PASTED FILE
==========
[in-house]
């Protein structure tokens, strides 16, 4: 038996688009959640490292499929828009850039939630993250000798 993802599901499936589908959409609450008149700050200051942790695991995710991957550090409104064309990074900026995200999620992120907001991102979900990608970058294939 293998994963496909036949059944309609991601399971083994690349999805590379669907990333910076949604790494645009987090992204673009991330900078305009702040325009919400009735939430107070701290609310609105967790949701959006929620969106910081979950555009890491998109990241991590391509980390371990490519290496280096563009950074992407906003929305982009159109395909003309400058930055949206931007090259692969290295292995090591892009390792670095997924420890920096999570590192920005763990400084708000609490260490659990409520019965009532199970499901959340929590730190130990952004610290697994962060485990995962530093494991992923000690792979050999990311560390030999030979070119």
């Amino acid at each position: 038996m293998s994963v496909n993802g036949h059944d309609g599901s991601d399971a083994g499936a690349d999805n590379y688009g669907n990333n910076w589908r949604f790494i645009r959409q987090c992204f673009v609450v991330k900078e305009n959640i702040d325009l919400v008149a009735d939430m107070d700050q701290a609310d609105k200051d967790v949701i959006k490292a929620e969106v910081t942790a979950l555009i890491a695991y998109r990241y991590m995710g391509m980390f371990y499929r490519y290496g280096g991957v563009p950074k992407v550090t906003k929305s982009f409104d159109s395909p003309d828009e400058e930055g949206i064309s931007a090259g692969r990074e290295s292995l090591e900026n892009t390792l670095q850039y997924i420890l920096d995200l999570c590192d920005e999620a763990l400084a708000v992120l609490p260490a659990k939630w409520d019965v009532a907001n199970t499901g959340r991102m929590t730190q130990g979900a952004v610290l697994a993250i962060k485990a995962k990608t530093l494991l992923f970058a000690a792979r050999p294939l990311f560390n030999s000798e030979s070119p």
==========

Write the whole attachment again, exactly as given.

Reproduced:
[in-house]
């Protein structure tokens, strides 16, 4: 038996688009959640490292499929828009850039939630993250000798 993802599901499936589908959409609450008149700050200051942790695991995710991957550090409104064309990074900026995200999620992120907001991102979900990608970058294939 293998994963496909036949059944309609991601399971083994690349999805590379669907990333910076949604790494645009987090992204673009991330900078305009702040325009919400009735939430107070701290609310609105967790949701959006929620969106910081979950555009890491998109990241991590391509980390371990490519290496280096563009950074992407906003929305982009159109395909003309400058930055949206931007090259692969290295292995090591892009390792670095997924420890920096999570590192920005763990400084708000609490260490659990409520019965009532199970499901959340929590730190130990952004610290697994962060485990995962530093494991992923000690792979050999990311560390030999030979070119």
């Amino acid at each position: 038996m293998s994963v496909n993802g036949h059944d309609g599901s991601d399971a083994g499936a690349d999805n590379y688009g669907n990333n910076w589908r949604f790494i645009r959409q987090c992204f673009v609450v991330k900078e305009n959640i702040d325009l919400v008149a009735d939430m107070d700050q701290a609310d609105k200051d967790v949701i959006k490292a929620e969106v910081t942790a979950l555009i890491a695991y998109r990241y991590m995710g391509m980390f371990y499929r490519y290496g280096g991957v563009p950074k992407v550090t906003k929305s982009f409104d159109s395909p003309d828009e400058e930055g949206i064309s931007a090259g692969r990074e290295s292995l090591e900026n892009t390792l670095q850039y997924i420890l920096d995200l999570c590192d920005e999620a763990l400084a708000v992120l609490p260490a659990k939630w409520d019965v009532a907001n199970t499901g959340r991102m929590t730190q130990g979900a952004v610290l697994a993250i962060k485990a995962k990608t530093l494991l992923f970058a000690a792979r050999p294939l990311f560390n030999s000798e030979s070119p």